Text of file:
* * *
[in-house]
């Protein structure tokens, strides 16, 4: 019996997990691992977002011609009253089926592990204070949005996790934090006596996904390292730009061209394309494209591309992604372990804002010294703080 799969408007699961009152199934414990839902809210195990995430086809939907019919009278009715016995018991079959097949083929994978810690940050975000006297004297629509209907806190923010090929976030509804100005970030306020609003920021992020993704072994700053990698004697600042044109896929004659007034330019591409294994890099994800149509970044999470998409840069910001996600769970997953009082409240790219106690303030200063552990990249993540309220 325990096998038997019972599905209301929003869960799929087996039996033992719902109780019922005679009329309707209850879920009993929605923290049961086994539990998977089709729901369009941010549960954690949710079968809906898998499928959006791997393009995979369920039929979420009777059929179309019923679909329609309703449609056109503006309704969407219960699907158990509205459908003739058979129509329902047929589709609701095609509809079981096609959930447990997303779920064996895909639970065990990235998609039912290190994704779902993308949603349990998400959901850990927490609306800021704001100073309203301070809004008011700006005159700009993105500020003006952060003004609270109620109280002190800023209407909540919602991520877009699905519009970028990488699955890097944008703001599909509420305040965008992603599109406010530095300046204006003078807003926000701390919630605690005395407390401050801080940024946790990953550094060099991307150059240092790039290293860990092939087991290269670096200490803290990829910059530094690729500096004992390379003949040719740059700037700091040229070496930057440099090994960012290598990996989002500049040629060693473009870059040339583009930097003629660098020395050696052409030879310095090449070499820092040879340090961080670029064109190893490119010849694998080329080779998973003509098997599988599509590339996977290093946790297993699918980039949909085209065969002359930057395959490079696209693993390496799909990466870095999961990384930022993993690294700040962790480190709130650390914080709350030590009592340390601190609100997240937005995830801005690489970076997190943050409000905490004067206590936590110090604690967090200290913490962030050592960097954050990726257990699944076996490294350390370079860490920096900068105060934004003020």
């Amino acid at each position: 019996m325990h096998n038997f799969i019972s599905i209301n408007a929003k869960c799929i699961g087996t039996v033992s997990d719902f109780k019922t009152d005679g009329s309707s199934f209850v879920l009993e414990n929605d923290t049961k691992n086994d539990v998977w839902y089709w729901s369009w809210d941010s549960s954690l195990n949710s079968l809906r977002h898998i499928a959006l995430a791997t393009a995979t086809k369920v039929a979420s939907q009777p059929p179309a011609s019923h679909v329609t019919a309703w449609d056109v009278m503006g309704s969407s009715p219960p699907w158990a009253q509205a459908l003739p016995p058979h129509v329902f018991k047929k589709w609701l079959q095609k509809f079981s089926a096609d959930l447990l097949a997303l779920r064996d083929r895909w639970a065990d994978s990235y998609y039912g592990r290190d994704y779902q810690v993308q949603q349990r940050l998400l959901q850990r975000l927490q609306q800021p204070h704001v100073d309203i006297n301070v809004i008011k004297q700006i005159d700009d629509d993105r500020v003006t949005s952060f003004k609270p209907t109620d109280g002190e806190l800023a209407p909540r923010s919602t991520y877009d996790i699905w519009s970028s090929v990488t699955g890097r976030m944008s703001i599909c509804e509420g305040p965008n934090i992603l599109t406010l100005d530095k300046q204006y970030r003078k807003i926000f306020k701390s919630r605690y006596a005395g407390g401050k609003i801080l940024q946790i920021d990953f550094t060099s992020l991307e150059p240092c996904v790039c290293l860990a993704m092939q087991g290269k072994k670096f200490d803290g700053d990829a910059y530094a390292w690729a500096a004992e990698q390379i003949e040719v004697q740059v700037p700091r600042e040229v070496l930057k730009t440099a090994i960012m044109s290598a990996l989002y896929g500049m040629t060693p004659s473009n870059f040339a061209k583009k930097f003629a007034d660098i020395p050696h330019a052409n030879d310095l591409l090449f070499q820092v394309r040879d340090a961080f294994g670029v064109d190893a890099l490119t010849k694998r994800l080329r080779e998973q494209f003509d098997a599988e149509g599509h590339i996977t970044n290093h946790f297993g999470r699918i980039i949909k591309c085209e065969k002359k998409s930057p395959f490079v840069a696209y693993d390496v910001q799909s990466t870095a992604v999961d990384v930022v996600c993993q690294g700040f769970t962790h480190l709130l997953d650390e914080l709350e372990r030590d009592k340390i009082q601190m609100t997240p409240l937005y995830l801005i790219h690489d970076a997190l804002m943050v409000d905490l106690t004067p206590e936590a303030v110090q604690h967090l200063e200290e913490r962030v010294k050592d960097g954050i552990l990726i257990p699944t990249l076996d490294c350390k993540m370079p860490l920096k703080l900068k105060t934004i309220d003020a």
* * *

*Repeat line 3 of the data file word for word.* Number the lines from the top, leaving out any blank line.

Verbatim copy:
């Amino acid at each position: 019996m325990h096998n038997f799969i019972s599905i209301n408007a929003k869960c799929i699961g087996t039996v033992s997990d719902f109780k019922t009152d005679g009329s309707s199934f209850v879920l009993e414990n929605d923290t049961k691992n086994d539990v998977w839902y089709w729901s369009w809210d941010s549960s954690l195990n949710s079968l809906r977002h898998i499928a959006l995430a791997t393009a995979t086809k369920v039929a979420s939907q009777p059929p179309a011609s019923h679909v329609t019919a309703w449609d056109v009278m503006g309704s969407s009715p219960p699907w158990a009253q509205a459908l003739p016995p058979h129509v329902f018991k047929k589709w609701l079959q095609k509809f079981s089926a096609d959930l447990l097949a997303l779920r064996d083929r895909w639970a065990d994978s990235y998609y039912g592990r290190d994704y779902q810690v993308q949603q349990r940050l998400l959901q850990r975000l927490q609306q800021p204070h704001v100073d309203i006297n301070v809004i008011k004297q700006i005159d700009d629509d993105r500020v003006t949005s952060f003004k609270p209907t109620d109280g002190e806190l800023a209407p909540r923010s919602t991520y877009d996790i699905w519009s970028s090929v990488t699955g890097r976030m944008s703001i599909c509804e509420g305040p965008n934090i992603l599109t406010l100005d530095k300046q204006y970030r003078k807003i926000f306020k701390s919630r605690y006596a005395g407390g401050k609003i801080l940024q946790i920021d990953f550094t060099s992020l991307e150059p240092c996904v790039c290293l860990a993704m092939q087991g290269k072994k670096f200490d803290g700053d990829a910059y530094a390292w690729a500096a004992e990698q390379i003949e040719v004697q740059v700037p700091r600042e040229v070496l930057k730009t440099a090994i960012m044109s290598a990996l989002y896929g500049m040629t060693p004659s473009n870059f040339a061209k583009k930097f003629a007034d660098i020395p050696h330019a052409n030879d310095l591409l090449f070499q820092v394309r040879d340090a961080f294994g670029v064109d190893a890099l490119t010849k694998r994800l080329r080779e998973q494209f003509d098997a599988e149509g599509h590339i996977t970044n290093h946790f297993g999470r699918i980039i949909k591309c085209e065969k002359k998409s930057p395959f490079v840069a696209y693993d390496v910001q799909s990466t870095a992604v999961d990384v930022v996600c993993q690294g700040f769970t962790h480190l709130l997953d650390e914080l709350e372990r030590d009592k340390i009082q601190m609100t997240p409240l937005y995830l801005i790219h690489d970076a997190l804002m943050v409000d905490l106690t004067p206590e936590a303030v110090q604690h967090l200063e200290e913490r962030v010294k050592d960097g954050i552990l990726i257990p699944t990249l076996d490294c350390k993540m370079p860490l920096k703080l900068k105060t934004i309220d003020a």